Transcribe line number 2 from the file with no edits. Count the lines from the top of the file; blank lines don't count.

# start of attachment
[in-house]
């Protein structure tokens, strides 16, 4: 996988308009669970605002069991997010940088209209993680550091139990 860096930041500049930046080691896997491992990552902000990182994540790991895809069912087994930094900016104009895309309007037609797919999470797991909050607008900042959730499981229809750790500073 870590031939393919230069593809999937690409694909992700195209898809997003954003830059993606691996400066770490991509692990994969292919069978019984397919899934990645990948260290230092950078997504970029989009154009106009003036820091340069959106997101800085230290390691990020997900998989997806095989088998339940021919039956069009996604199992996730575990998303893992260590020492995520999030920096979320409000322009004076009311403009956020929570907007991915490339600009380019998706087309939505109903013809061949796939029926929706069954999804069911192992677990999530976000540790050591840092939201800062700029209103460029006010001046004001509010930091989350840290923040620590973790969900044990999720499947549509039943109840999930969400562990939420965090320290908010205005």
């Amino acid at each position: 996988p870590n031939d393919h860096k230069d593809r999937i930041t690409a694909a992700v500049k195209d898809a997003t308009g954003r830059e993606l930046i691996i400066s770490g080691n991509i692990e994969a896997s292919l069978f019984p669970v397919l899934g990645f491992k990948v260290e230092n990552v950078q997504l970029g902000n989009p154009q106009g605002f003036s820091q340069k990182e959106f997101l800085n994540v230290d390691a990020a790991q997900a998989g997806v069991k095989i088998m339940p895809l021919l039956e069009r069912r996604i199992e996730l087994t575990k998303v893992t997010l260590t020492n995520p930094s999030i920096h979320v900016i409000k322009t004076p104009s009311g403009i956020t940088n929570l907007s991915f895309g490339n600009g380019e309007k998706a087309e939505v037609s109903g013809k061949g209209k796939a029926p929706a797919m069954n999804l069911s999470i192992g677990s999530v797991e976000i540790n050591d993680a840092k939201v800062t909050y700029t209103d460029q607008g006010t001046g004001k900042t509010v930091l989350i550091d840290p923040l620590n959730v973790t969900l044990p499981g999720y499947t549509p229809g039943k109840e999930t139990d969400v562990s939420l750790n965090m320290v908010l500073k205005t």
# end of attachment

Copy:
């Protein structure tokens, strides 16, 4: 996988308009669970605002069991997010940088209209993680550091139990 860096930041500049930046080691896997491992990552902000990182994540790991895809069912087994930094900016104009895309309007037609797919999470797991909050607008900042959730499981229809750790500073 870590031939393919230069593809999937690409694909992700195209898809997003954003830059993606691996400066770490991509692990994969292919069978019984397919899934990645990948260290230092950078997504970029989009154009106009003036820091340069959106997101800085230290390691990020997900998989997806095989088998339940021919039956069009996604199992996730575990998303893992260590020492995520999030920096979320409000322009004076009311403009956020929570907007991915490339600009380019998706087309939505109903013809061949796939029926929706069954999804069911192992677990999530976000540790050591840092939201800062700029209103460029006010001046004001509010930091989350840290923040620590973790969900044990999720499947549509039943109840999930969400562990939420965090320290908010205005």